Not your typical drug dealer
When legal drugs used to relieve chronic pain become a chronic problem
Photos by Wesley Bauman, Brooks Institute 2009
By Butch Warner 03/26/2009
It starts when a kid is maybe 12 years old, when Little Miss Sunshine or Junior realizes there is gold in Mummy’s medicine cabinet or nightstand. A bottle of Xanax bars for Mummy’s stressful days. A vial of Vicodin or Soma for Daddy’s bad back. Ambien or Lunesta for sleepless nights.
By the time some kids are ready to graduate from high school, they have learned how to “work,” or manipulate, family practitioners and psychiatrists. Some are lucky or clever enough to actually have or acquire a diagnosis. ADHD (attention deficit/hyperactive disorder) is good, because that means you can get Adderall or another amphetamine. Generalized anxiety disorder (GAD) is a bell-ringer, because then some unsuspecting shrink might prescribe you “benzos.” Or you can try to sell that old muscle pull as chronic pain and score some painkillers that will kill the pain and make you forget your problems — until the problem is getting the 50 or 60 pills a day you need just to maintain.
OxyContin is the new heroin. Adderall is the new meth. Xanax is more popular than heroin or cocaine.
According to the Drug Abuse Warning Network (DAWN), prescription drugs are the most abused substances in the United States. Benzodiazepines and painkillers rank highest on the list.
The National Institute on Drug Abuse (NIDA) reports that the number of people who abuse prescription drugs far surpasses the millions of people who use heroin or cocaine. Prescription drugs rank third (behind tobacco and alcohol) of the top 10 misused drugs in the world today. In fact, 14 of the top 20 abused drugs of all types are prescription drugs. It’s estimated that 20 percent of people in the United States abuse prescription drugs, and many of them are adolescents.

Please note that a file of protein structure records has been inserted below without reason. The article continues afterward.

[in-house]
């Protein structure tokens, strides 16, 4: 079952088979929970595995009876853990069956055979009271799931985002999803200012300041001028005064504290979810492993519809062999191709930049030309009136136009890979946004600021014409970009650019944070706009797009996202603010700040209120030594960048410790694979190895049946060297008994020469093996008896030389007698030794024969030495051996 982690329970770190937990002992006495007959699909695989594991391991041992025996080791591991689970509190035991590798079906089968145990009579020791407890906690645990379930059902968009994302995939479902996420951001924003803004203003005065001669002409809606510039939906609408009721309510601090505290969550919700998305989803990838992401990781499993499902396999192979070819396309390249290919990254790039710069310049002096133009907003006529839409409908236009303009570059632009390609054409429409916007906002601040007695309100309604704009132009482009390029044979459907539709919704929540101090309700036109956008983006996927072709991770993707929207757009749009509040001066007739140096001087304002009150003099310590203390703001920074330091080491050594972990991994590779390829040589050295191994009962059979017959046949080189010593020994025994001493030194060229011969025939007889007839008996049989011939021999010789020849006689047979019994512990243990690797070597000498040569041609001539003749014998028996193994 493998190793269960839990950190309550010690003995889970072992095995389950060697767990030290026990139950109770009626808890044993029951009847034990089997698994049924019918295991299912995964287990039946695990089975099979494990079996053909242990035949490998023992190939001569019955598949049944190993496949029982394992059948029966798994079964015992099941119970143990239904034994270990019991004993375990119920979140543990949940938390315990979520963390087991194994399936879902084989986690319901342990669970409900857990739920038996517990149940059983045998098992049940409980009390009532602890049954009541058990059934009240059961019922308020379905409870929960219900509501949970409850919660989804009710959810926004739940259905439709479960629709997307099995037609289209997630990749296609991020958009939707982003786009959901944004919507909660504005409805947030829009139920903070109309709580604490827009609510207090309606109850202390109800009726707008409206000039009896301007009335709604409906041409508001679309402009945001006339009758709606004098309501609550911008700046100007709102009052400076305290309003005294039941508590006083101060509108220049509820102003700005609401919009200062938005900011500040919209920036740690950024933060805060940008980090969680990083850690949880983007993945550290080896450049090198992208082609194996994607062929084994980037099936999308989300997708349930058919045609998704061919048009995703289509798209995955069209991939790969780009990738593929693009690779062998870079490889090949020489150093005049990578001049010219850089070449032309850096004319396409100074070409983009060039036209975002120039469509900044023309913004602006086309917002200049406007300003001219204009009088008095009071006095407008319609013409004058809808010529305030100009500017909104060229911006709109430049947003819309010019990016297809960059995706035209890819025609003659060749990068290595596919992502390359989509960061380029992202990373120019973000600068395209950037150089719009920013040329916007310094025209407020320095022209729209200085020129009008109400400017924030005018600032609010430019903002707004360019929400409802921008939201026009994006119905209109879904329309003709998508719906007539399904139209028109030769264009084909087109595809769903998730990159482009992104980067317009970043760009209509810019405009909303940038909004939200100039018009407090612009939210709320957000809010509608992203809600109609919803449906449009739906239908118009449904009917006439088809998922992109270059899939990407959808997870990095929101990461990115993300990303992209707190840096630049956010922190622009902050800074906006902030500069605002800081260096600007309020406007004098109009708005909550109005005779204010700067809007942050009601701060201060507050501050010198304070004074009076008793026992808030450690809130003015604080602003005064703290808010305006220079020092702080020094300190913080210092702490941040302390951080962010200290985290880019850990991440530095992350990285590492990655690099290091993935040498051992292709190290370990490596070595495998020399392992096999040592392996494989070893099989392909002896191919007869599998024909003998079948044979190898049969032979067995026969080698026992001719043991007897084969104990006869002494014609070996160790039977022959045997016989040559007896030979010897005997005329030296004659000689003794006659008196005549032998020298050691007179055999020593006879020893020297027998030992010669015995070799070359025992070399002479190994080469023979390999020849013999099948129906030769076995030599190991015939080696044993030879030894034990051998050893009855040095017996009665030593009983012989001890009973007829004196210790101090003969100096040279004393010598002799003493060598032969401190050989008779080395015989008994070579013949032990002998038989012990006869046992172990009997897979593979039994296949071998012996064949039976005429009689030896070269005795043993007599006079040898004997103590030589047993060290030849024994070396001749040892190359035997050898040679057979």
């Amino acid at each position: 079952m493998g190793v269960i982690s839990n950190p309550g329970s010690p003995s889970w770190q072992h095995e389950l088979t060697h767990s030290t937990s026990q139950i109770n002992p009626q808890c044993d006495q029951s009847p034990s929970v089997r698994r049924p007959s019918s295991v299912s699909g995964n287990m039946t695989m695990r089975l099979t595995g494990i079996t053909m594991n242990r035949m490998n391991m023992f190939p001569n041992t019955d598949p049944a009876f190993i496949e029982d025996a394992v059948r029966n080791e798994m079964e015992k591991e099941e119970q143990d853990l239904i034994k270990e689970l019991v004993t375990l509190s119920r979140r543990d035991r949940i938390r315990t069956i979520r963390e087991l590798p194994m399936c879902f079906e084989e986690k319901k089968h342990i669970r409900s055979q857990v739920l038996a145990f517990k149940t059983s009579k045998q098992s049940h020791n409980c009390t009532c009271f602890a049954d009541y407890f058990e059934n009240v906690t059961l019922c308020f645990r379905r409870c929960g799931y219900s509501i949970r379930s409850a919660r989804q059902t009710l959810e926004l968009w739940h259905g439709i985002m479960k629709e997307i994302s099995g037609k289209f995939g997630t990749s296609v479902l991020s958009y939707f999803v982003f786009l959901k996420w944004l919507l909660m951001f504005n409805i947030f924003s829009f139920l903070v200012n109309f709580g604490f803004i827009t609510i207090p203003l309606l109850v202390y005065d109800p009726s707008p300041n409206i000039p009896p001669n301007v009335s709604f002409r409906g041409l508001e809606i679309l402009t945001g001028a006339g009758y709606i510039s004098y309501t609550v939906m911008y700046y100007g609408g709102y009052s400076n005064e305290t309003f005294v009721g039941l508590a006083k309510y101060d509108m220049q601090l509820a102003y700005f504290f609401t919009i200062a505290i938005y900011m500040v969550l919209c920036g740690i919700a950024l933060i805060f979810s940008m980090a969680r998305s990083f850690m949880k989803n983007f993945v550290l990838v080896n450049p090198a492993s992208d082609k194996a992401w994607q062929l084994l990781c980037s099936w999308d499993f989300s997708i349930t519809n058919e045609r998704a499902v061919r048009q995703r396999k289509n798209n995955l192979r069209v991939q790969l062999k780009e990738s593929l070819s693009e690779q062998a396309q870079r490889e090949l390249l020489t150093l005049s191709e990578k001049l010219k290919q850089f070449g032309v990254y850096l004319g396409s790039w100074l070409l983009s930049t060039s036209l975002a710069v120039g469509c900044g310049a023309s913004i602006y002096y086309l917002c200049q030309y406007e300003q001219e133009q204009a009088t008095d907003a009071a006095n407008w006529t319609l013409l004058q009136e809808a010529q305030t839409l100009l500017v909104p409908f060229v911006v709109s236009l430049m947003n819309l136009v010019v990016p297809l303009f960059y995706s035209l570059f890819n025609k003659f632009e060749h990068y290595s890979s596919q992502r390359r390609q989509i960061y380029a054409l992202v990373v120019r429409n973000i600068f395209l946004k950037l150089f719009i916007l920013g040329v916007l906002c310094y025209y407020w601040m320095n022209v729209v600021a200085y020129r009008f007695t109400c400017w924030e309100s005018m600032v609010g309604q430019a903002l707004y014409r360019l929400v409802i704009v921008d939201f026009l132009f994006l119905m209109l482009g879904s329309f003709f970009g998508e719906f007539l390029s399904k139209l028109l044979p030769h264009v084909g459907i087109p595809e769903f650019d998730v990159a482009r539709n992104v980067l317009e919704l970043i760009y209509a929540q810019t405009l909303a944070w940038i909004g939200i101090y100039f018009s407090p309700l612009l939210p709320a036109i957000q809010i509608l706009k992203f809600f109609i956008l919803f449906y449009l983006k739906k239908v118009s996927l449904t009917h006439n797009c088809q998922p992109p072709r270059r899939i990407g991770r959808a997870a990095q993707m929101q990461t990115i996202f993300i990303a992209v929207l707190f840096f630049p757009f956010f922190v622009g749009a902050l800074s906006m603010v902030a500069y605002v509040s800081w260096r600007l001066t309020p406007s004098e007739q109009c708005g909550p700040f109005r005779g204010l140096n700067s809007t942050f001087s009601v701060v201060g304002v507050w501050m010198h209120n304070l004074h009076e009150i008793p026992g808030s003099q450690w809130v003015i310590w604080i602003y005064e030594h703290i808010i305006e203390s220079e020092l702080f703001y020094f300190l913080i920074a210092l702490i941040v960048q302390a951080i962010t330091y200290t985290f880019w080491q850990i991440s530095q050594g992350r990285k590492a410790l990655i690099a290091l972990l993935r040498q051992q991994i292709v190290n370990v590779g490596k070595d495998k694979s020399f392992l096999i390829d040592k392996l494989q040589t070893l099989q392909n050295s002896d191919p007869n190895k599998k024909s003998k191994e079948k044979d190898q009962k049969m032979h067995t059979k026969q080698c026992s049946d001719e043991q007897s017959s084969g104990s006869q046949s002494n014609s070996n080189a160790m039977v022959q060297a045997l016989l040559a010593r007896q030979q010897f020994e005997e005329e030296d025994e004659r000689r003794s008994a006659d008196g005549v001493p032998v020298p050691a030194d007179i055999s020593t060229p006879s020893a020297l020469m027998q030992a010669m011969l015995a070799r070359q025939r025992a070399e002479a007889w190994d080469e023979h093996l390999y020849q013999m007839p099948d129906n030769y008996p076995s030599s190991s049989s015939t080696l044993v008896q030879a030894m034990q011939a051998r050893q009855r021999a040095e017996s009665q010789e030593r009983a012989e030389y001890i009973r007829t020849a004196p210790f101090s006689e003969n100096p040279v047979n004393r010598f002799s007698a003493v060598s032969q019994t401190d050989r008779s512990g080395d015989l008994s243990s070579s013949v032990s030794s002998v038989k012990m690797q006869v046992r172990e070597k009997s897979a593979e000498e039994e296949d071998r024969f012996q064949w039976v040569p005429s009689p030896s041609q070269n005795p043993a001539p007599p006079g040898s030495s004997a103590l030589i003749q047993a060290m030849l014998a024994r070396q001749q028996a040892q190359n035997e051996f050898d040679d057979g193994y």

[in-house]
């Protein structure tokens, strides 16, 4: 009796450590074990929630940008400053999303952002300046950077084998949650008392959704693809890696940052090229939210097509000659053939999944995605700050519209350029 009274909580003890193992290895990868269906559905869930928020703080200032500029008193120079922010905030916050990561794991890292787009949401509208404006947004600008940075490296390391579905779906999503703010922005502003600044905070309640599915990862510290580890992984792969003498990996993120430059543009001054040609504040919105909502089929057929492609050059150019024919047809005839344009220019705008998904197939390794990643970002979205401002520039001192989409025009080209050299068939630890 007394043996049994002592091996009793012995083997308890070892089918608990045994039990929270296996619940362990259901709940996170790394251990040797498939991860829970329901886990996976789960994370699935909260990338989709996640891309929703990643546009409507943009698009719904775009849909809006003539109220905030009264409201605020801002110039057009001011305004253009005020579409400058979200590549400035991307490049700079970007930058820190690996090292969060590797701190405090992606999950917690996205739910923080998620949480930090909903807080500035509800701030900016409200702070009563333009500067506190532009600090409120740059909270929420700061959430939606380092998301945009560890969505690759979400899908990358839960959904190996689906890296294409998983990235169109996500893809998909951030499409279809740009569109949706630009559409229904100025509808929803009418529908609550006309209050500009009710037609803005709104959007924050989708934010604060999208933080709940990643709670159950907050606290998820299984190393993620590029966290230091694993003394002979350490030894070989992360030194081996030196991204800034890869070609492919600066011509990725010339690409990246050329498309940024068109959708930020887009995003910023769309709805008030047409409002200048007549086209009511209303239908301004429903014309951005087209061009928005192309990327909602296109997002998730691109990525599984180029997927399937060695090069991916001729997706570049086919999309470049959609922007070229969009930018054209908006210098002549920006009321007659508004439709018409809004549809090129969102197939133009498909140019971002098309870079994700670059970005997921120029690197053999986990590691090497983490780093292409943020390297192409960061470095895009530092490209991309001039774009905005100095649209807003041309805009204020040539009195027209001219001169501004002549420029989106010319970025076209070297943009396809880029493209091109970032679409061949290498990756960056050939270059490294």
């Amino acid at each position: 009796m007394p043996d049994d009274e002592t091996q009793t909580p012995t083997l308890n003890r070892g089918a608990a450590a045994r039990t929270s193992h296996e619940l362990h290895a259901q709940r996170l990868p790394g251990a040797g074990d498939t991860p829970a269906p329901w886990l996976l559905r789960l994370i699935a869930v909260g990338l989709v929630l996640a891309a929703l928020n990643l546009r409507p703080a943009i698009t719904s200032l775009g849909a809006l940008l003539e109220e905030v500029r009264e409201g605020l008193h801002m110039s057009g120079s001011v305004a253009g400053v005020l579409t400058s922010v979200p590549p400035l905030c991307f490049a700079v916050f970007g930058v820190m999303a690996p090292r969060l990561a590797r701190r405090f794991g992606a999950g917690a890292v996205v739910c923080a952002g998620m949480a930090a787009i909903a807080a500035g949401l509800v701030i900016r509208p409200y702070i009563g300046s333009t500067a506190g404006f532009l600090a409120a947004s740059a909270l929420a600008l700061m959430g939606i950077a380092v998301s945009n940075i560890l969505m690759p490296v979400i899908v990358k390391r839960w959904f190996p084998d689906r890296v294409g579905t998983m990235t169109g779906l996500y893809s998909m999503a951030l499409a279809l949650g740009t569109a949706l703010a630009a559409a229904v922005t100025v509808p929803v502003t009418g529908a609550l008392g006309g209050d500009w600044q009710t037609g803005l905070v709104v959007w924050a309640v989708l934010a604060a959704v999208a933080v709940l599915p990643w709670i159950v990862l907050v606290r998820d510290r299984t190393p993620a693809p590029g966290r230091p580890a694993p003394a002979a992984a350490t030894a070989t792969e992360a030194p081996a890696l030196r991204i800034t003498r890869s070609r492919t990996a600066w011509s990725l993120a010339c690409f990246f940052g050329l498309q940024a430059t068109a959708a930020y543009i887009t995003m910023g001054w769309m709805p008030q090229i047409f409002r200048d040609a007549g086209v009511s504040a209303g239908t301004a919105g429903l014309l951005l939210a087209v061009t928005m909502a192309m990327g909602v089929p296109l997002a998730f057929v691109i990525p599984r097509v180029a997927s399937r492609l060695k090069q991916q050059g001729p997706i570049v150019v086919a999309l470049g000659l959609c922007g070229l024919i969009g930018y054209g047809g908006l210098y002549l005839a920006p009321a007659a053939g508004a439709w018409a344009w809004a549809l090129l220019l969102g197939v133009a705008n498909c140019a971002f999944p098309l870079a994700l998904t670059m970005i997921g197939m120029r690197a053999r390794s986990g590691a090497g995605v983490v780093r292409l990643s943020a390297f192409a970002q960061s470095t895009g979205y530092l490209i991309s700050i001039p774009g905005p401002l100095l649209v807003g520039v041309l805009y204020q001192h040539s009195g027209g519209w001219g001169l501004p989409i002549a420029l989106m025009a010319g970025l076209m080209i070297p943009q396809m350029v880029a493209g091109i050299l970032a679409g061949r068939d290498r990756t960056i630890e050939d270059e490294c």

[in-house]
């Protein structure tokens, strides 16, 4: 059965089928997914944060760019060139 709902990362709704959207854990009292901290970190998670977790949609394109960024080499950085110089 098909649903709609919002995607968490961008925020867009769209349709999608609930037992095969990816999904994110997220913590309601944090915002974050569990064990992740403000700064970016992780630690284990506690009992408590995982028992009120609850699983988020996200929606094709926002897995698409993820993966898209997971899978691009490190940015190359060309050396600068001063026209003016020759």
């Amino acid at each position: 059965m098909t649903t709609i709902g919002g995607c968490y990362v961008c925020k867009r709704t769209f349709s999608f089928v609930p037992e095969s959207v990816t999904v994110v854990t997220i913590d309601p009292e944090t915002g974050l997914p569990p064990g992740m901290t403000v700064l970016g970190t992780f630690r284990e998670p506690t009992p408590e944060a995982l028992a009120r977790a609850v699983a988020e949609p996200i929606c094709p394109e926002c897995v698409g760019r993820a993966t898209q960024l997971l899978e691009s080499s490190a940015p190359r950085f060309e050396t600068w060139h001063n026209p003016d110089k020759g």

The three classes of prescription drugs that are most commonly abused, according to the National Institute on Drug Abuse, are opioids, which are most often prescribed to treat pain; central nervous system (CNS) depressants, which are used to treat anxiety, seizures, sleep disorders and alcohol withdrawal; and stimulants like Adderall and Dexedrine, which are prescribed to treat the sleep disorder narcolepsy and attention-deficit hyperactivity disorder (ADHD).
Seth was a rising hockey star for the Ventura Mariners, but in the last few years he has had his problems. He began using Vicodin to combat the pain in his back and his other hockey injuries, and soon graduated to eight or 10 tabs a day of OxyContin, a potent narcotic that goes for as much as $80 a pill on the street. Even though Seth’s dad Dan owns a prosthetics company that pretty much guarantees him a job, Seth had to steal to make his daily “nut” of Oxy. OxyContin has basically turned Seth into a criminal who will do anything to get his drug, and he’s now in rehab to get his life back together.